Tag: Looting art

SCULPTURES OF THE THIRD REICH VOLUMES I, II and III

THE THIRD REICH’S architectural triumphs, Olympic events and trade exhibitions, were extravagantly adorned by the most stunning sculptures. These splendours have since been destroyed and their records airbrushed out of the history books by the victors of World War II. For this reason, the names and works of the greatest sculptors in history may be better known and appreciated in 2,000 years than they are today.

TV channel explains the purchase and destruction of Hitler’s paintings

A controversial TV show will offer its audience a chance to destroy Adolf Hitler’s paintings British Channel 4 confirmed on Friday. According to a Channel 4 spokesperson, the Jimmy Carr Destroys Art debate will represent ‘a thoughtful and nuanced exploration of the limits of free expression in art’ as it will allow the selected and goaded public in a studio to decide on the fate of several pieces.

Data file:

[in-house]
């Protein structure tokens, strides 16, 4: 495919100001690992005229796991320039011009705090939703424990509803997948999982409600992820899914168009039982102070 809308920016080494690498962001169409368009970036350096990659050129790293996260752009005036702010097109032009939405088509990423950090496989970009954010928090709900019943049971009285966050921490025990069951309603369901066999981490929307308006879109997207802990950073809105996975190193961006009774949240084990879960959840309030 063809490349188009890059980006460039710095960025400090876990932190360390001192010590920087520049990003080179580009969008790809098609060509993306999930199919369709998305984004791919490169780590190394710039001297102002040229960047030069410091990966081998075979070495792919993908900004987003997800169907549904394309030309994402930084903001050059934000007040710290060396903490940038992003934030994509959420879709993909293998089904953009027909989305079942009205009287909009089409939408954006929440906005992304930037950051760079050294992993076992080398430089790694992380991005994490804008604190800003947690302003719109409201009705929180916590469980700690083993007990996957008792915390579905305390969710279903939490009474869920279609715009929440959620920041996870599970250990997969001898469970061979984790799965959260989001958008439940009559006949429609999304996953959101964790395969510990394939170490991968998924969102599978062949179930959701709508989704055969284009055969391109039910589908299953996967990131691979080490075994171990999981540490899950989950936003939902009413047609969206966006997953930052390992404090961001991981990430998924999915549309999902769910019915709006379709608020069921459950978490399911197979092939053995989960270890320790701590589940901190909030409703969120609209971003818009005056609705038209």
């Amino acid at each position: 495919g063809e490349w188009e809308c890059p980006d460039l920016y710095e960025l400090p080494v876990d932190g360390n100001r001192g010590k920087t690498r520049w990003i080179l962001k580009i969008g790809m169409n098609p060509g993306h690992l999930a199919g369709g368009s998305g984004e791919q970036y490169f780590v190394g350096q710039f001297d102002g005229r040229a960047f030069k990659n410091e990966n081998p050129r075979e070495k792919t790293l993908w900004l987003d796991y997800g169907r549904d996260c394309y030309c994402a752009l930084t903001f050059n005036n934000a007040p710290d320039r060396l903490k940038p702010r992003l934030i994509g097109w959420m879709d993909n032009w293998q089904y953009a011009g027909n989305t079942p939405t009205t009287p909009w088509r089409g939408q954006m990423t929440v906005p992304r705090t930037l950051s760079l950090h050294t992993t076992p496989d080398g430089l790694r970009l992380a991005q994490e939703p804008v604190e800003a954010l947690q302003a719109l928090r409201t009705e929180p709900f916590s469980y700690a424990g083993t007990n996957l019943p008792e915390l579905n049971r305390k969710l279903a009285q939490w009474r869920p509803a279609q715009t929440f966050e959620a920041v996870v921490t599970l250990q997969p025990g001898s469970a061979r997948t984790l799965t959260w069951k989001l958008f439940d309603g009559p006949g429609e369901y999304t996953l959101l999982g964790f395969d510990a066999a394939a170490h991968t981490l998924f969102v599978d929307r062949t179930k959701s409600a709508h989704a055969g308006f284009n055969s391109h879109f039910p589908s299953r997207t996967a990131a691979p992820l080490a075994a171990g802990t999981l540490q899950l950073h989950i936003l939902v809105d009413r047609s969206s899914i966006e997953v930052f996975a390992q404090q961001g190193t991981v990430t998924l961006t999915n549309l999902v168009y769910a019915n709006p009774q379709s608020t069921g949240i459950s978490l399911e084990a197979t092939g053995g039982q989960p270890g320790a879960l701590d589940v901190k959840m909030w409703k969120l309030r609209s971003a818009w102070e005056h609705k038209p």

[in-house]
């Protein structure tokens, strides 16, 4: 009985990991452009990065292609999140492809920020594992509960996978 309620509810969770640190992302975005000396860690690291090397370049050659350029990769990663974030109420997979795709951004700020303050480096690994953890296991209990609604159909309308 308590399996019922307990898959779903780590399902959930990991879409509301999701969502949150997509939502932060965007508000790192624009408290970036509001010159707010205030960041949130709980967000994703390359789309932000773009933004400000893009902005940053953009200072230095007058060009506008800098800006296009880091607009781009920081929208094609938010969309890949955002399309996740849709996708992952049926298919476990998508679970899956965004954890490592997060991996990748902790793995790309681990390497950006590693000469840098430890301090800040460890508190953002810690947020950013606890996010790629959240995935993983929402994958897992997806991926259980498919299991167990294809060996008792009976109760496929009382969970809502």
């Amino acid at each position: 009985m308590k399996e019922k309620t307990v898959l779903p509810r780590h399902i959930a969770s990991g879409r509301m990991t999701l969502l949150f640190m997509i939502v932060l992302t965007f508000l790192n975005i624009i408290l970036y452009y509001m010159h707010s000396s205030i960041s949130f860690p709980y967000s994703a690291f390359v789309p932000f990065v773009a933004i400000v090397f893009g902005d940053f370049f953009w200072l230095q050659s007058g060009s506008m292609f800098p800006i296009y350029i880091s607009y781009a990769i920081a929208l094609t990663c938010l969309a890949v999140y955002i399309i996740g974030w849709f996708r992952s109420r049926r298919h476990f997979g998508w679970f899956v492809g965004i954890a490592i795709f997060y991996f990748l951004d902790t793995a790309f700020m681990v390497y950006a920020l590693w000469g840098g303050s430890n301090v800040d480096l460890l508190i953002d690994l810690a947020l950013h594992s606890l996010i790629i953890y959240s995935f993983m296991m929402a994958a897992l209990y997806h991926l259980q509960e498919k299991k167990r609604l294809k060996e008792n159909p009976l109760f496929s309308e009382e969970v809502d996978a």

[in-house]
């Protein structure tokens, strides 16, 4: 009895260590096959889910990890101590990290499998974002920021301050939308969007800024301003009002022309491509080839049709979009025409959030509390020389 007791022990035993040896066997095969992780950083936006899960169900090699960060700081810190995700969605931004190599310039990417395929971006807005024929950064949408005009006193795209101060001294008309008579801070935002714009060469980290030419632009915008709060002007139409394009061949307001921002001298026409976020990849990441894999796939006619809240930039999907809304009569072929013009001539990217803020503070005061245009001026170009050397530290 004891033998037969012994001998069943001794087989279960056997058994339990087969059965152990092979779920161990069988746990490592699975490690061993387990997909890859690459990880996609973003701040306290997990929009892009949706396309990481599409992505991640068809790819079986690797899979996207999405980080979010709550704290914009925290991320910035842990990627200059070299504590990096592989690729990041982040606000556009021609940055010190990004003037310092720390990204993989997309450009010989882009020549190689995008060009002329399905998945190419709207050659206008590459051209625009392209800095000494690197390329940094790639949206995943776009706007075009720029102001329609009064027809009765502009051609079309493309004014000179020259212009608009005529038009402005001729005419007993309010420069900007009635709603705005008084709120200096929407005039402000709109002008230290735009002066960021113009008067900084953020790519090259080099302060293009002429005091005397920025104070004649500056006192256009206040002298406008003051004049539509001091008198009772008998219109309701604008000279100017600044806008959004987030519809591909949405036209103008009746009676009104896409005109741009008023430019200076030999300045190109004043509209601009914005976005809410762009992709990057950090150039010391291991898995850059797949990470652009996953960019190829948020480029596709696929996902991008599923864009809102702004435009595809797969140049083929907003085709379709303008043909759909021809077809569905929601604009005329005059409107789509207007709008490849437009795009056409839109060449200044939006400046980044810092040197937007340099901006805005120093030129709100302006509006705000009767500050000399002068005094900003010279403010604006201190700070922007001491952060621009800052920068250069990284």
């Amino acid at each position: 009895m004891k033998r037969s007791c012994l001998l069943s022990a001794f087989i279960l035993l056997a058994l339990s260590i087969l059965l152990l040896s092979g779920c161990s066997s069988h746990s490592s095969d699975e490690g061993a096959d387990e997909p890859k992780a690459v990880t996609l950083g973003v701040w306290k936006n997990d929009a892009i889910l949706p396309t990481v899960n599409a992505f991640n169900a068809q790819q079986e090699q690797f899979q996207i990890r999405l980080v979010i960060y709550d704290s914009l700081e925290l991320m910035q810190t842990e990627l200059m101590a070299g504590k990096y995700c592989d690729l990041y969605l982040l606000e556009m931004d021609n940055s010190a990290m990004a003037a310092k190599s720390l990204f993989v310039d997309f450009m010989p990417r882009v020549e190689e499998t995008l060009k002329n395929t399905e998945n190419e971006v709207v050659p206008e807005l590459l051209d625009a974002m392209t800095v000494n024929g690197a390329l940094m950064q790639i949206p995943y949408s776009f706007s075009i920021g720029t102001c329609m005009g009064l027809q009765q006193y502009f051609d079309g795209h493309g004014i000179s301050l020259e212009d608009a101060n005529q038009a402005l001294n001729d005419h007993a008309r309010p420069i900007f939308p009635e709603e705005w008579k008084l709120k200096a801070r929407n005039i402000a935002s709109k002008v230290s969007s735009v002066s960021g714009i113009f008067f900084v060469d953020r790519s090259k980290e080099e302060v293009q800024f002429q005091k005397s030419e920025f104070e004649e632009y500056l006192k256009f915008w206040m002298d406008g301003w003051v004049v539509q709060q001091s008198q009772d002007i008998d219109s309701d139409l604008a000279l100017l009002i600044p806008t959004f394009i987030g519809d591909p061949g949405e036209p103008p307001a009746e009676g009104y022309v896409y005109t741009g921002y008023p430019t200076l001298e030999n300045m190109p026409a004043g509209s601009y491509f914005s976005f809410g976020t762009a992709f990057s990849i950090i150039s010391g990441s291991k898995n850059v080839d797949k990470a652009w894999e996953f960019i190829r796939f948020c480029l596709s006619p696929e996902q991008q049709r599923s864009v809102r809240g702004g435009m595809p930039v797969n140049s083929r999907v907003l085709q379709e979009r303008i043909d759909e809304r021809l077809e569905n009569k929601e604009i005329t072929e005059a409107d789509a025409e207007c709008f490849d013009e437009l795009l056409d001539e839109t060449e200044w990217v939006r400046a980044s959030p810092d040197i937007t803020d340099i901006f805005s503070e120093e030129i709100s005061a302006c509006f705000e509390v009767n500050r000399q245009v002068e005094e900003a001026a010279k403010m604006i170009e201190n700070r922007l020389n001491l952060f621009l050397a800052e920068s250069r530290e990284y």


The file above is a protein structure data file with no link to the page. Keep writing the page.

Forget Victors’ Propaganda. Germany is not the Pit Bull Terrier of Europe

Germany is described by war victors’ propaganda as being a European pit bull terrier. The myth is that Germany is an aggressive territorially ambitious country never happy unless intent on war with her neighbours and bent on world domination. Hence the justification for applying restraints and even today denying occupied Germany its legal constitution and independence. 

Crime the First Law of War

Some of the most hackneyed expressions in the English language refer to the ‘Blitz or Dunkirk Spirit’, ‘Britain at Bay’ and ‘We’re all in this together’. Ironically, these events were the first two but indeed many more were a consequence of Churchill’s catastrophic political blunders.

WWII Allied Rape Fest

Unelected warlord Winston Churchill said to the Germans in January 1945, ‘We Allies are no monsters.  This, at least I can say, on behalf of the United Nations, to Germany. Peace, though based on unconditional surrender, will bring to Germany and Japan immense and immediate alleviation of suffering and agony.’